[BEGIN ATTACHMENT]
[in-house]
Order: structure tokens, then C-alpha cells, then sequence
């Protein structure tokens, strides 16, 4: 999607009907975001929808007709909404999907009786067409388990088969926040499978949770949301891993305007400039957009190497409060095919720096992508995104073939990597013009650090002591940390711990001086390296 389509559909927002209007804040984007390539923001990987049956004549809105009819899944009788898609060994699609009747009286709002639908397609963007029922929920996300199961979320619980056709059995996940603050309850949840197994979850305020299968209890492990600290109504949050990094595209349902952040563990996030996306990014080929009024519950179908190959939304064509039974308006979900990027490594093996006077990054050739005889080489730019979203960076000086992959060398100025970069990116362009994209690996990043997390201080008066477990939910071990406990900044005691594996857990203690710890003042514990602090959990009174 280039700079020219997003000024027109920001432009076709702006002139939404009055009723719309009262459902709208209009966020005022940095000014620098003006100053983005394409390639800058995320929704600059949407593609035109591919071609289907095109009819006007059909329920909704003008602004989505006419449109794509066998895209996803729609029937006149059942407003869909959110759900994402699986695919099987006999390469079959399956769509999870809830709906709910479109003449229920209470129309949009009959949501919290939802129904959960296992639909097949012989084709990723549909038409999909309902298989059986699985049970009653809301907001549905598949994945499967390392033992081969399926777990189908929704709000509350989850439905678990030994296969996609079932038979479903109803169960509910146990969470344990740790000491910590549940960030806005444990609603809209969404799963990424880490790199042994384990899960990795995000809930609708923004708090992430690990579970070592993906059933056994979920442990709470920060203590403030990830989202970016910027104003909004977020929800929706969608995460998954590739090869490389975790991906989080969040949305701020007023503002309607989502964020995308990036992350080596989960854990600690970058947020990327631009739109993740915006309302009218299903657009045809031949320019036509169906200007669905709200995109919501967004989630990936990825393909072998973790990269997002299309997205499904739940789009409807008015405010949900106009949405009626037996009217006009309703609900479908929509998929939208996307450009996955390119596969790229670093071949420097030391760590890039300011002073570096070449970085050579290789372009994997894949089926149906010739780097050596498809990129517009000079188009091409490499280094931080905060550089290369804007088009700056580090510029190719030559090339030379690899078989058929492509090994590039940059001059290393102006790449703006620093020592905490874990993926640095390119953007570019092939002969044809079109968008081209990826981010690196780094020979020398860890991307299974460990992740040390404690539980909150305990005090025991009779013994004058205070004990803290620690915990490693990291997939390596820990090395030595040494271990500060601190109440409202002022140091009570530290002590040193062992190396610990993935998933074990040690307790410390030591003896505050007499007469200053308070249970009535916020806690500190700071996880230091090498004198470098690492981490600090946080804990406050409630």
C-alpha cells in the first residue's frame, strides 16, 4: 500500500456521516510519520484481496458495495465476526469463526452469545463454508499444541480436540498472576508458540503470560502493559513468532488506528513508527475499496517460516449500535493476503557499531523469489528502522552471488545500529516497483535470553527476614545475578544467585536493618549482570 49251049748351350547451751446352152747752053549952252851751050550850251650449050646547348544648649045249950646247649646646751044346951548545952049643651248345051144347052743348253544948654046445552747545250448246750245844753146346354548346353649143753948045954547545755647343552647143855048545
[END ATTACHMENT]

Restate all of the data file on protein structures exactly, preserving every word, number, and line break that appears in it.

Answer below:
[in-house]
Order: structure tokens, then C-alpha cells, then sequence
């Protein structure tokens, strides 16, 4: 999607009907975001929808007709909404999907009786067409388990088969926040499978949770949301891993305007400039957009190497409060095919720096992508995104073939990597013009650090002591940390711990001086390296 389509559909927002209007804040984007390539923001990987049956004549809105009819899944009788898609060994699609009747009286709002639908397609963007029922929920996300199961979320619980056709059995996940603050309850949840197994979850305020299968209890492990600290109504949050990094595209349902952040563990996030996306990014080929009024519950179908190959939304064509039974308006979900990027490594093996006077990054050739005889080489730019979203960076000086992959060398100025970069990116362009994209690996990043997390201080008066477990939910071990406990900044005691594996857990203690710890003042514990602090959990009174 280039700079020219997003000024027109920001432009076709702006002139939404009055009723719309009262459902709208209009966020005022940095000014620098003006100053983005394409390639800058995320929704600059949407593609035109591919071609289907095109009819006007059909329920909704003008602004989505006419449109794509066998895209996803729609029937006149059942407003869909959110759900994402699986695919099987006999390469079959399956769509999870809830709906709910479109003449229920209470129309949009009959949501919290939802129904959960296992639909097949012989084709990723549909038409999909309902298989059986699985049970009653809301907001549905598949994945499967390392033992081969399926777990189908929704709000509350989850439905678990030994296969996609079932038979479903109803169960509910146990969470344990740790000491910590549940960030806005444990609603809209969404799963990424880490790199042994384990899960990795995000809930609708923004708090992430690990579970070592993906059933056994979920442990709470920060203590403030990830989202970016910027104003909004977020929800929706969608995460998954590739090869490389975790991906989080969040949305701020007023503002309607989502964020995308990036992350080596989960854990600690970058947020990327631009739109993740915006309302009218299903657009045809031949320019036509169906200007669905709200995109919501967004989630990936990825393909072998973790990269997002299309997205499904739940789009409807008015405010949900106009949405009626037996009217006009309703609900479908929509998929939208996307450009996955390119596969790229670093071949420097030391760590890039300011002073570096070449970085050579290789372009994997894949089926149906010739780097050596498809990129517009000079188009091409490499280094931080905060550089290369804007088009700056580090510029190719030559090339030379690899078989058929492509090994590039940059001059290393102006790449703006620093020592905490874990993926640095390119953007570019092939002969044809079109968008081209990826981010690196780094020979020398860890991307299974460990992740040390404690539980909150305990005090025991009779013994004058205070004990803290620690915990490693990291997939390596820990090395030595040494271990500060601190109440409202002022140091009570530290002590040193062992190396610990993935998933074990040690307790410390030591003896505050007499007469200053308070249970009535916020806690500190700071996880230091090498004198470098690492981490600090946080804990406050409630």
C-alpha cells in the first residue's frame, strides 16, 4: 500500500456521516510519520484481496458495495465476526469463526452469545463454508499444541480436540498472576508458540503470560502493559513468532488506528513508527475499496517460516449500535493476503557499531523469489528502522552471488545500529516497483535470553527476614545475578544467585536493618549482570 49251049748351350547451751446352152747752053549952252851751050550850251650449050646547348544648649045249950646247649646646751044346951548545952049643651248345051144347052743348253544948654046445552747545250448246750245844753146346354548346353649143753948045954547545755647343552647143855048545